Way paved for 7 high courts

September 12, 2016 00:20 AM Ashok Dahal


KATHMANDU, Sep 12: Parliament on Sunday endorsed three inter-related bills,  paving the way for establishing seven high courts as part of the implementation of the new Constitution. 

The House meeting unanimously endorsed the Judicial Administration, Judicial Council and Judicial Service Commission bills, which have inter-related provisions regarding establishment of the high courts, appointment of judges and provisioning the manpower for such courts. 

With just a week left before the constitutional deadline, the bills will come into effect after endorsement by the president. 

The new Constitution has made it mandatory to replace the appellate courts within one year of commencement of the new Constitution, which was promulgated on September 20. Article 300 (3) of the Constitution provisions that enactment of the federal laws, establishment of the high courts and dissolution of the existing appellate courts must all be done within a year of its commencement.

The Ministry of Law, Justice and Parliamentary Affairs had registered the bills at the parliament secretariat in June, proposing to replace the existing 16 appellate courts with seven high courts.

The Judicial Administration Bill has proposed transforming one appellate court in each of the seven federal provinces into high courts and converting the nine remaining appellate courts into benches of the high courts in the provinces concerned.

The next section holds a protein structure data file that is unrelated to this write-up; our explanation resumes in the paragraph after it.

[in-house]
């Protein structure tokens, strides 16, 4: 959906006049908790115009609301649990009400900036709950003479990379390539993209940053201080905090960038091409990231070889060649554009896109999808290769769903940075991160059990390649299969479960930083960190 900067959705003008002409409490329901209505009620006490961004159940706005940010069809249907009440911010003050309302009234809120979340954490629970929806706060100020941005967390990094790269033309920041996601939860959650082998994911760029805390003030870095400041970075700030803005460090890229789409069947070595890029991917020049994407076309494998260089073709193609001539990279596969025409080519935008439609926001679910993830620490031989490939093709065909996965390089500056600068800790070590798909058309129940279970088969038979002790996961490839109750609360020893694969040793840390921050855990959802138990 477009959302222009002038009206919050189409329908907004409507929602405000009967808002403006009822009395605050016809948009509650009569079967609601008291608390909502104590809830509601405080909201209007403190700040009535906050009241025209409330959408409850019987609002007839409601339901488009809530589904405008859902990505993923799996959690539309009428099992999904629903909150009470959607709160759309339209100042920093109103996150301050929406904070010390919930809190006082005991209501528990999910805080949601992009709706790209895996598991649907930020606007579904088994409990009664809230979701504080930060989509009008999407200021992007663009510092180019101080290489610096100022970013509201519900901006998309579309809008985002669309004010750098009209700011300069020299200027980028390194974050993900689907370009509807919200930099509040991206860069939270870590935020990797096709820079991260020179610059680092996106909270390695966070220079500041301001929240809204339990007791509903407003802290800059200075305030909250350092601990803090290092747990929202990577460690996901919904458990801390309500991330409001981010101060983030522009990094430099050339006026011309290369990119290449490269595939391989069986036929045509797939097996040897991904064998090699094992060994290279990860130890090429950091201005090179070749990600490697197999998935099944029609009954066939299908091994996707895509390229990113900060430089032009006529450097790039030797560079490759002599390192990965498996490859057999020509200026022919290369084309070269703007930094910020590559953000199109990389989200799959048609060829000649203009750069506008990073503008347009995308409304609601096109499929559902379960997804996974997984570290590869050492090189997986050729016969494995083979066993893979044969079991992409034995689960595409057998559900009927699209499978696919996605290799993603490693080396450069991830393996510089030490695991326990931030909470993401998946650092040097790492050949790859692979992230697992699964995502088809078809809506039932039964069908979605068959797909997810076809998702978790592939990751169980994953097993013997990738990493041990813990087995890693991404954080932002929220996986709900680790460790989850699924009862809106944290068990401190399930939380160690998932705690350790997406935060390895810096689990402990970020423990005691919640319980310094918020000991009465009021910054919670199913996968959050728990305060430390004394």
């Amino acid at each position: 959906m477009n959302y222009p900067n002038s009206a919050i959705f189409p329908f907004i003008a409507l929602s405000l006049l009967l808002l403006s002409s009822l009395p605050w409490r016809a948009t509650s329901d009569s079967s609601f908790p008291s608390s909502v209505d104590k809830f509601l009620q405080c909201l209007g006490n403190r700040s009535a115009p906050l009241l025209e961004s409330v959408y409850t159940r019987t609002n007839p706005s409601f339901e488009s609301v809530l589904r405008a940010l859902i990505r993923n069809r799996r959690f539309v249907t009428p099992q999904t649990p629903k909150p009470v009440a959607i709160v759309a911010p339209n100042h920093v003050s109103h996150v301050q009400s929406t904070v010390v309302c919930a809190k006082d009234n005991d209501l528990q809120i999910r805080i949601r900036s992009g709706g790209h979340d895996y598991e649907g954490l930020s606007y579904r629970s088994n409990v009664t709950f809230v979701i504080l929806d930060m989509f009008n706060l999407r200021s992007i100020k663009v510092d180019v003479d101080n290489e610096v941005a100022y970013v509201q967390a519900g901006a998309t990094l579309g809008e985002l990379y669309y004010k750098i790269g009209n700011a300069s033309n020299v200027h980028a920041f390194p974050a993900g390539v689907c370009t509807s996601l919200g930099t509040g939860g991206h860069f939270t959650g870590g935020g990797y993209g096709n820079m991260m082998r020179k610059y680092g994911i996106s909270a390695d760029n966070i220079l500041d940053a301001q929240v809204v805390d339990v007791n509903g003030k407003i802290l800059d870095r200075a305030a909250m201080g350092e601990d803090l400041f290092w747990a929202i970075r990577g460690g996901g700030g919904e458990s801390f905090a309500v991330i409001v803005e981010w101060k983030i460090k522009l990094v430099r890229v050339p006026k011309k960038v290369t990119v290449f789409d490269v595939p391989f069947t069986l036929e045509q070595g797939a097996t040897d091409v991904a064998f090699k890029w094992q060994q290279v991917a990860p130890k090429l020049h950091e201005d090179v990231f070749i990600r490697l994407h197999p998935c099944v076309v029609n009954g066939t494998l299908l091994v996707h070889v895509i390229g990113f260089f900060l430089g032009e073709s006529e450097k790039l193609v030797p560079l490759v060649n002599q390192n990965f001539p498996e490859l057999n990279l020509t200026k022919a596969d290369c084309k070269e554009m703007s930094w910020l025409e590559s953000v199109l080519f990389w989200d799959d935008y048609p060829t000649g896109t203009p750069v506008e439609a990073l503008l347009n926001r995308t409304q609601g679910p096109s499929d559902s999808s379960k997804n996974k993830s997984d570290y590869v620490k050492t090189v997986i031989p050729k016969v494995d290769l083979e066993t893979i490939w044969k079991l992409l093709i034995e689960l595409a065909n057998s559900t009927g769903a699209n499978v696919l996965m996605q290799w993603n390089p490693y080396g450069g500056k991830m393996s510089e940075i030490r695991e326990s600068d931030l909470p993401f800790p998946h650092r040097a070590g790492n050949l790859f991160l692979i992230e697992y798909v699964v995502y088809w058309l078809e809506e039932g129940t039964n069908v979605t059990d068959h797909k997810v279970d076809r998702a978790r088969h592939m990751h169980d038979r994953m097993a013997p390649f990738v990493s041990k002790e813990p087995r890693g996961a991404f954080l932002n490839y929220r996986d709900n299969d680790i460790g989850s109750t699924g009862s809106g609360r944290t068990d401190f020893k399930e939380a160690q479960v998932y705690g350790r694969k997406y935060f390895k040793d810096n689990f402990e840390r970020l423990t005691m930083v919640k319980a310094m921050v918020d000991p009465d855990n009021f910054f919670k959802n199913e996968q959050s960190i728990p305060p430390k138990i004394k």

The Judicial Council* will recommend one appellate court in each province for conversion  into a high court as per the provisions of the just endorsed bill. All the seven provinces have more than one appellate court. Three each of the existing appellate courts are in provinces 1 and 5, while two each are in the other five provinces.

The bill proposes that the total number of judges at all the seven high courts should not exceed 160, and one high court should have at least 11 judges, including a chief judge.

Though the bill proposes setting up the high courts in the capitals of the respective provinces, it also has an interim provision for locating such courts in the national capital if they are now in a different location than the to-be-announced provincial capitals. 

The government is yet to announce the capitals of the seven provinces.

Similarly, the Judicial Service Commission bill proposes appointing the district judges through open competition examinations. 

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*Corrected


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